In a meaningful sense U.S. airlines are no longer private businesses, they’re vassals of the state. And that’s not surprising. While the largest carriers have given only a small potential ownership stake to the U.S. government in the form of warrants in exchange for subsidies this year, they’ve been effectively converted from commercial enterprises working to satisfy customers into political creatures working to satisfy “the powers that be,” as American Airlines CEO Doug Parker calls them.
Speaking to a group of American Airlines pilots at the end of last week, a recording of which was reviewed by View From The Wing, Parker said lobbying in DC is “frankly where I’ve been spending all of my time.” He’s been making “trips to DC and back for the past month and a half” though not while politicians have been gone during the party conventions.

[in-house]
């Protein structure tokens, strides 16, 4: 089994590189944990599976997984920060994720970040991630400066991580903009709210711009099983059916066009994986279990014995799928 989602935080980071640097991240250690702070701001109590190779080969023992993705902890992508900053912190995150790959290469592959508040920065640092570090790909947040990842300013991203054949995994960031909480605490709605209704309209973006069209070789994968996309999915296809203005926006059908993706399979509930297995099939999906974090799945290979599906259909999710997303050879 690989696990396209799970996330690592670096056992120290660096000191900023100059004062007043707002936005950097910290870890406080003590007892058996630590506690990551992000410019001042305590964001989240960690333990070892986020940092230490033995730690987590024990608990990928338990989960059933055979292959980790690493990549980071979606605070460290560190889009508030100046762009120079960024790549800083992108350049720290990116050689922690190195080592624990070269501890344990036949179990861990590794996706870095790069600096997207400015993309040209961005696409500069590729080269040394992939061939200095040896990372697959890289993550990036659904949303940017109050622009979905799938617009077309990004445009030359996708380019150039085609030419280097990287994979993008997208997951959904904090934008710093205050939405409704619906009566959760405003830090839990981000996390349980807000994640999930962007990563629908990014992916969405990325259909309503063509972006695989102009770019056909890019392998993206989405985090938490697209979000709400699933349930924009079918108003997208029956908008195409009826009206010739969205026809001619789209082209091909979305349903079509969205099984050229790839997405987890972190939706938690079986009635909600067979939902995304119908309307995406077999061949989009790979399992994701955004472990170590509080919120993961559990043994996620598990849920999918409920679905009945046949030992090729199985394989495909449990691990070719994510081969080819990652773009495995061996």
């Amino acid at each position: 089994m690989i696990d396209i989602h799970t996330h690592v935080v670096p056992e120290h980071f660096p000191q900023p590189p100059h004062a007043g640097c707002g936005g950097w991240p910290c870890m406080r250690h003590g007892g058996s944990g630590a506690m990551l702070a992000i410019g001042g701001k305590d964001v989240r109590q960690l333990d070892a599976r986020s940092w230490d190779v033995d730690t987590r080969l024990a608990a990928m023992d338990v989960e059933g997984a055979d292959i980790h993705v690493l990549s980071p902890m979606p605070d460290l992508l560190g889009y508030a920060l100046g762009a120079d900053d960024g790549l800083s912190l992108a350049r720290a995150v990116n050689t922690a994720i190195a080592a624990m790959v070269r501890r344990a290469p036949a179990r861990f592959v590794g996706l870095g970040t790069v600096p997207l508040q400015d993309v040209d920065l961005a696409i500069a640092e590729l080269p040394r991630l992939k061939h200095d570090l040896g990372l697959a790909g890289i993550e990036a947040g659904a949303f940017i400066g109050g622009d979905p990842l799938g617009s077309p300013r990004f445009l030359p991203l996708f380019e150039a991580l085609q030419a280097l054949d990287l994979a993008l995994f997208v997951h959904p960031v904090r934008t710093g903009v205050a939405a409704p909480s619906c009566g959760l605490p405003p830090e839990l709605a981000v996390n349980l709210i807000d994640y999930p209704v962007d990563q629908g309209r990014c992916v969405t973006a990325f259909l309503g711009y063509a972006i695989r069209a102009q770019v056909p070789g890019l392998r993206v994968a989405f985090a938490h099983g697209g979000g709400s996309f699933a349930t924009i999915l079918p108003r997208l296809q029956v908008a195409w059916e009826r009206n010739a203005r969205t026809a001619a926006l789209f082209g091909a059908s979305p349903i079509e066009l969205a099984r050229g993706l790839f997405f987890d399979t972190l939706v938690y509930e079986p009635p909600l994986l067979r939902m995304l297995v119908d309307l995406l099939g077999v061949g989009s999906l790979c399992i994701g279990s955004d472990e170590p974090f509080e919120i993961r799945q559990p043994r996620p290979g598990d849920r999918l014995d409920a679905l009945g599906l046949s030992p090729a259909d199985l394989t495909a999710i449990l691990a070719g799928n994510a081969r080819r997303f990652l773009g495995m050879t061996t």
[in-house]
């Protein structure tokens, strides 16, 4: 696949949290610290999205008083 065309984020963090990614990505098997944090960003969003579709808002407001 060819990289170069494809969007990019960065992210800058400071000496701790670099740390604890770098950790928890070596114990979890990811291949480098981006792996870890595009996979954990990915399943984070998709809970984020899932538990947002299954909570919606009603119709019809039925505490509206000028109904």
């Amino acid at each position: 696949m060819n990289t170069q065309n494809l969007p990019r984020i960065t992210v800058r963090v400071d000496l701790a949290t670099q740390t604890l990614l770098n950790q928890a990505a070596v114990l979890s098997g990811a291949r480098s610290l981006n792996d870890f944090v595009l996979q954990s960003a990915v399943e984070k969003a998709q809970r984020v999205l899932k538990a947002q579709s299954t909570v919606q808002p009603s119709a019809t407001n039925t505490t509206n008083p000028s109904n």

Last summer Parker described the seminal moment in his career as obtaining government subsidies from the Air Transportation Stabilization Board after 9/11, when the government was reluctant to provide support. He took over US Airways which was also bailed out by the federal ATSB. And he took over American Airlines with the support of the government’s Pension Benefit Guaranty Corporation which preferred to see a merger prior to exit from bankruptcy, precluding the airline from offloading pension obligations.
Doug Parker testifying on the need for subsidies to the US airline industry in 2001
Right now the greatest potential returns come from seeing politicians rather than passengers as the customer, and right now the product that he has to sell is continued air service to small towns and avoiding layoffs.